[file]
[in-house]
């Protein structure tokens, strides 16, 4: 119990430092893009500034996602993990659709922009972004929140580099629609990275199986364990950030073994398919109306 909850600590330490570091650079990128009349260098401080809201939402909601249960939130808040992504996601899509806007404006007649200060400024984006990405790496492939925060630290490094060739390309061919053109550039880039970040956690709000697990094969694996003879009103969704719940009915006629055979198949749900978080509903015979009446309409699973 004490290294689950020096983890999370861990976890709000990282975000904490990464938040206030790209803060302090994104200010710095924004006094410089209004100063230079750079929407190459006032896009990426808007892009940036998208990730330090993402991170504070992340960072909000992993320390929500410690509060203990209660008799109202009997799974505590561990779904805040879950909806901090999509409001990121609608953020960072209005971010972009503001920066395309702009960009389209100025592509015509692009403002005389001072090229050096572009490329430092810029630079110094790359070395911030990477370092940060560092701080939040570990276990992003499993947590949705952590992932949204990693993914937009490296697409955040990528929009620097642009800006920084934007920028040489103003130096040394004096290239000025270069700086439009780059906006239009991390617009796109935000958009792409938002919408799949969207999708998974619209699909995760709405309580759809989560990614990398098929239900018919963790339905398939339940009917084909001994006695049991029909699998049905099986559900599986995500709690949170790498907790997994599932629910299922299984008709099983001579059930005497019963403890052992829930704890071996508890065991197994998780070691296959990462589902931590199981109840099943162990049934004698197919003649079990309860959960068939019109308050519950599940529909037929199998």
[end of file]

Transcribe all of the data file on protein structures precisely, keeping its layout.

[in-house]
């Protein structure tokens, strides 16, 4: 119990430092893009500034996602993990659709922009972004929140580099629609990275199986364990950030073994398919109306 909850600590330490570091650079990128009349260098401080809201939402909601249960939130808040992504996601899509806007404006007649200060400024984006990405790496492939925060630290490094060739390309061919053109550039880039970040956690709000697990094969694996003879009103969704719940009915006629055979198949749900978080509903015979009446309409699973 004490290294689950020096983890999370861990976890709000990282975000904490990464938040206030790209803060302090994104200010710095924004006094410089209004100063230079750079929407190459006032896009990426808007892009940036998208990730330090993402991170504070992340960072909000992993320390929500410690509060203990209660008799109202009997799974505590561990779904805040879950909806901090999509409001990121609608953020960072209005971010972009503001920066395309702009960009389209100025592509015509692009403002005389001072090229050096572009490329430092810029630079110094790359070395911030990477370092940060560092701080939040570990276990992003499993947590949705952590992932949204990693993914937009490296697409955040990528929009620097642009800006920084934007920028040489103003130096040394004096290239000025270069700086439009780059906006239009991390617009796109935000958009792409938002919408799949969207999708998974619209699909995760709405309580759809989560990614990398098929239900018919963790339905398939339940009917084909001994006695049991029909699998049905099986559900599986995500709690949170790498907790997994599932629910299922299984008709099983001579059930005497019963403890052992829930704890071996508890065991197994998780070691296959990462589902931590199981109840099943162990049934004698197919003649079990309860959960068939019109308050519950599940529909037929199998």